Urban Looks to Change Homework Policy


Complaints of a stressful homework load are common at Urban, but soon this may change. The Urban faculty has recognized that having a homework load so overwhelming that it necessitates a “catch up day” is a big problem. Recently, Geoff Ruth, Academic Dean, sent out a series of surveys to the student body asking them to record how much time their homework takes. The results from the surveys will be used to create a new homework policy that will potentially decrease the amount of time spent on homework each night.
Ruth is partially in charge of creating a new homework policy. While it’s too early in the process for Ruth to release a set amount of time, the idea of the policy is to regulate the homework students are doing per class per night. In the past, homework time limits have been few and far between: “Some departments have developed a range, some departments haven’t, but even for the departments that have developed a range, it’s not communicated to students or parents,” Ruth said. “That’s one of the goals, to make [a guide for the amount of homework] more explicit, more transparent.”
The homework policy will not be one number for the whole school. There are a lot of different factors to consider. Ruth commented that the number range “will likely be differentiated by grade level.” Another big challenge is that, depending on their academic strengths and weaknesses, students can take a varying amount of time to do an assignment. “When we eventually land on a homework timeline,” Ruth said, “it’s important to think about the fact that that’s not going to be the same for everyone.” This means that if a student takes significantly more time, his or her homework is still going to take him or her longer than a faster student. The “goal is to get [the policy] in place by the end of the year,” said Ruth.
For some Urban students, a decrease in homework load is a necessity. It can be challenging to balance extracurriculars, commute time, and school work. For example, Grace Hagy (‘18) sees finding time for homework as extremely challenging: “I live in Half Moon Bay, so it’s … an hour and a half to get home … When I get home, I have four hours of gymnastics … , and then when I get home from that, I have to eat, and shower, and then I can start homework.” For Hagy, homework does not start until “10 or 11” at night.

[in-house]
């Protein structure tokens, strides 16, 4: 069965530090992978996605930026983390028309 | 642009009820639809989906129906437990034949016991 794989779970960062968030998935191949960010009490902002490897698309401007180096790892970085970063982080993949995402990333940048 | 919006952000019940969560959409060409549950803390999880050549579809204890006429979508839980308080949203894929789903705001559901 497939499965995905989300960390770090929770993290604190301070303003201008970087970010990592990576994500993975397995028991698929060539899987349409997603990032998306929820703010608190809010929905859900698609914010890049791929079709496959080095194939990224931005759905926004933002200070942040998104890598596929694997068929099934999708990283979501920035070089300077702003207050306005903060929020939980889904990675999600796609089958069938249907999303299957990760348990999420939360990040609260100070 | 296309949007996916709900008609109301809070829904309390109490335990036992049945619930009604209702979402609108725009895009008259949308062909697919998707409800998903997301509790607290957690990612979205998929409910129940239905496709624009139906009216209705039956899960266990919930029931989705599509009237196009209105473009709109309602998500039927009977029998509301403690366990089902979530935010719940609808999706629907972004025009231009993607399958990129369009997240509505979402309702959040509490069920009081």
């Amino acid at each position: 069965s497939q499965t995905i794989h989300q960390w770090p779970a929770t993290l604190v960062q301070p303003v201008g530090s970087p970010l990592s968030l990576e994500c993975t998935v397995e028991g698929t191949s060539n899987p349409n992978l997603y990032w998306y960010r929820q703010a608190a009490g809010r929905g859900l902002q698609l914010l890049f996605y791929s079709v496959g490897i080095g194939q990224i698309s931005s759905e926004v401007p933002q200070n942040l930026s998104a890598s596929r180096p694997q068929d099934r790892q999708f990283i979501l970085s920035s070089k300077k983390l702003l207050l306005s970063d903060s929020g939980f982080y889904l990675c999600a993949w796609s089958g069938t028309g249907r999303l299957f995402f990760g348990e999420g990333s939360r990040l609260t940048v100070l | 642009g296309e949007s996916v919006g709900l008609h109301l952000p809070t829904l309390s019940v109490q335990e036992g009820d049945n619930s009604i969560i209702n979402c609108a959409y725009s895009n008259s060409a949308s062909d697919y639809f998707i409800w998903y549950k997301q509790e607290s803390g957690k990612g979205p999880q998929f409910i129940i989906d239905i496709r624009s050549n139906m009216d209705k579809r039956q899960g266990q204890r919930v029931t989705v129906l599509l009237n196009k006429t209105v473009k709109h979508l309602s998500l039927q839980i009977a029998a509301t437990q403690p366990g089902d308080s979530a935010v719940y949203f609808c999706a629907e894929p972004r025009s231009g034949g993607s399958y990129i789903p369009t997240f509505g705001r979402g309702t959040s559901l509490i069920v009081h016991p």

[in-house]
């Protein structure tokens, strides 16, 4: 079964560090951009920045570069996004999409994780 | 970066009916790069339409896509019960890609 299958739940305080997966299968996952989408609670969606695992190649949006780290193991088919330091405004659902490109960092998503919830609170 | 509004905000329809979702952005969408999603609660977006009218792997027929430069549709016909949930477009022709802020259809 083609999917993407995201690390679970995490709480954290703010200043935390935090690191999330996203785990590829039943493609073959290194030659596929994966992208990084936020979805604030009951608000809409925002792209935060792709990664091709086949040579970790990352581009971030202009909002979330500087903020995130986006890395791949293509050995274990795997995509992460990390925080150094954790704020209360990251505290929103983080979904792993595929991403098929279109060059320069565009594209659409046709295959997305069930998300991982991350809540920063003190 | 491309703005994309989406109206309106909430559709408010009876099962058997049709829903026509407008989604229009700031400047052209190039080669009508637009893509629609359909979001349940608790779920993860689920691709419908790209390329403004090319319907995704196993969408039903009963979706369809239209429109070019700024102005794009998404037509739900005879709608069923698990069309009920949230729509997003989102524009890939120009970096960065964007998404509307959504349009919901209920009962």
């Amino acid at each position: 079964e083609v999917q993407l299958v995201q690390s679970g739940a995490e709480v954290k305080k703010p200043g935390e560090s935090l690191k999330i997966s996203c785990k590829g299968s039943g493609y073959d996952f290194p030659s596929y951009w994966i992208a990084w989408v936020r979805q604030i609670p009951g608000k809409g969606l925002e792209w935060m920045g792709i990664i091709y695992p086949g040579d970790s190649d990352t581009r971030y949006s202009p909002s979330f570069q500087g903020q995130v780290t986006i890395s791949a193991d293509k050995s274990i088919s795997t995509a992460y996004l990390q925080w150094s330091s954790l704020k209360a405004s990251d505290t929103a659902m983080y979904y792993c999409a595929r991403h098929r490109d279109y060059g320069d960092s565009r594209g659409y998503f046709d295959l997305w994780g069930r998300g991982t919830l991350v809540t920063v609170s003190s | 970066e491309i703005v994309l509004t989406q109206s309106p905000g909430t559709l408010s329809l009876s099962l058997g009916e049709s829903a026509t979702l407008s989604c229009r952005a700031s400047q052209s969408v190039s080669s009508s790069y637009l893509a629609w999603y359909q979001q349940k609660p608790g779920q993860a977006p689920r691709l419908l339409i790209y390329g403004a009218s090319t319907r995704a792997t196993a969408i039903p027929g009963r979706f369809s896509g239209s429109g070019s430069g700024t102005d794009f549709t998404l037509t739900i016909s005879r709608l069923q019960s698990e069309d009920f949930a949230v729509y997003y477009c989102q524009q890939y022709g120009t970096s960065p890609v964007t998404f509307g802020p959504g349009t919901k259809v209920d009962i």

Larkin Levine (‘17) told me homework is the reason she doesn’t do sports or other after school activities. “My homework takes a certain amount of time and I don’t allow after school activities to infringe on that time” she said.
Not all students live with these extremes, but many still find their homework hard to handle. Ana Gorski (‘18) said, “It’s been hard to find time for myself, with the bus ride [to Marin] and having four solids.”
Of course, there are students who don’t see Urban’s homework as an issue. Freshman Sophia Vahanvaty (‘19) says that for her, “The homework’s pretty manageable” and that even with four solids, says, “I usually don’t spend more than two-and-a-half to three hours” each night. Gorski found that “with the homework situation, [fall term] was pretty manageable.”
The students interviewed identified various different reasons for their motivation to complete their work; grades, parental approval, getting enough sleep, and strengthening understanding of concepts learned in class were motivators that came up often.
Students interviewed told of mixed experiences in getting the support they need from teachers. Skylar Baker (‘18) said, “If you take the initiative to go ask a teacher, they’ll give you the support you need.” However, Baker also made it clear that asking is essential. “You have to know when you need that support,” he said.
One issue that came up with interviewees was the subject of extensions. Hagy says that her schedule causes her to need extensions last minute, and often teachers fail to accommodate. “If I’m asking for an extension the night before,” she said, “I won’t get it.”
Urban teachers have concerns about being given a max amount of homework to assign. Ben Slater, English teacher, said, “I imagine having to shorten the readings, which actually really changes the curriculums” if a homework limit is put into place. Slater continued, “My doubts are that certain books I teach … are so long, I worry about being able to keep those.”
Scott Nelson, Math teacher, has his own concerns. “ A time-boundary policy focuses on process more than outcome and this can seem incompatible with outcome-based assessment and evaluation,” he said. Nelson continued, saying that a math recycle “is a situation where a time boundary could be in direct conflict with student performance on a graded assignment.”
However, teachers can also see advantages to students having less homework. Richard Lautze, Math teacher, said, “I think, overall, students should have less homework so that they can get involved with things outside of the academic day.”
On the other hand, Greg Monfils, English and History teacher, told me that he is “not sure” if this policy is necessary. Scott Nelson has his own personal homework policy. He said, “ I already use 45 minute time limit on homework, and only assign 3 per week (rather than 4 on a week when a class meets 4 times). I adjust lesson plans by giving some time for finishing and correcting HW in class or on a later homework assignment. ”